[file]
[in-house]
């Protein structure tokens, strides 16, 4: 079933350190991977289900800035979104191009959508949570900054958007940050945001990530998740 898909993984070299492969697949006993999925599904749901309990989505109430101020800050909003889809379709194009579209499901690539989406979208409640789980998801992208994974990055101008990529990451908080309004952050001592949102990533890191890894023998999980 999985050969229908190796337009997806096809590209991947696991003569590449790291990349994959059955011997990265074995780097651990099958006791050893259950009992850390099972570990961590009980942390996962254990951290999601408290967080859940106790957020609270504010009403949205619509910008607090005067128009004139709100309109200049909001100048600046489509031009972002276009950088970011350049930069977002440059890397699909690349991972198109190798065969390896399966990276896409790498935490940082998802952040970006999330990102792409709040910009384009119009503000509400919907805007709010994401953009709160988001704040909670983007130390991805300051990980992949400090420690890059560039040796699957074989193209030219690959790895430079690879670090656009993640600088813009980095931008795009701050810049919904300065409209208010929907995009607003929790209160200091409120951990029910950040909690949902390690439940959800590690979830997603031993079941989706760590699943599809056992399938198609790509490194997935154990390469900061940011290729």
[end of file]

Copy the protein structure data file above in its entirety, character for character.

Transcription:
[in-house]
């Protein structure tokens, strides 16, 4: 079933350190991977289900800035979104191009959508949570900054958007940050945001990530998740 898909993984070299492969697949006993999925599904749901309990989505109430101020800050909003889809379709194009579209499901690539989406979208409640789980998801992208994974990055101008990529990451908080309004952050001592949102990533890191890894023998999980 999985050969229908190796337009997806096809590209991947696991003569590449790291990349994959059955011997990265074995780097651990099958006791050893259950009992850390099972570990961590009980942390996962254990951290999601408290967080859940106790957020609270504010009403949205619509910008607090005067128009004139709100309109200049909001100048600046489509031009972002276009950088970011350049930069977002440059890397699909690349991972198109190798065969390896399966990276896409790498935490940082998802952040970006999330990102792409709040910009384009119009503000509400919907805007709010994401953009709160988001704040909670983007130390991805300051990980992949400090420690890059560039040796699957074989193209030219690959790895430079690879670090656009993640600088813009980095931008795009701050810049919904300065409209208010929907995009607003929790209160200091409120951990029910950040909690949902390690439940959800590690979830997603031993079941989706760590699943599809056992399938198609790509490194997935154990390469900061940011290729």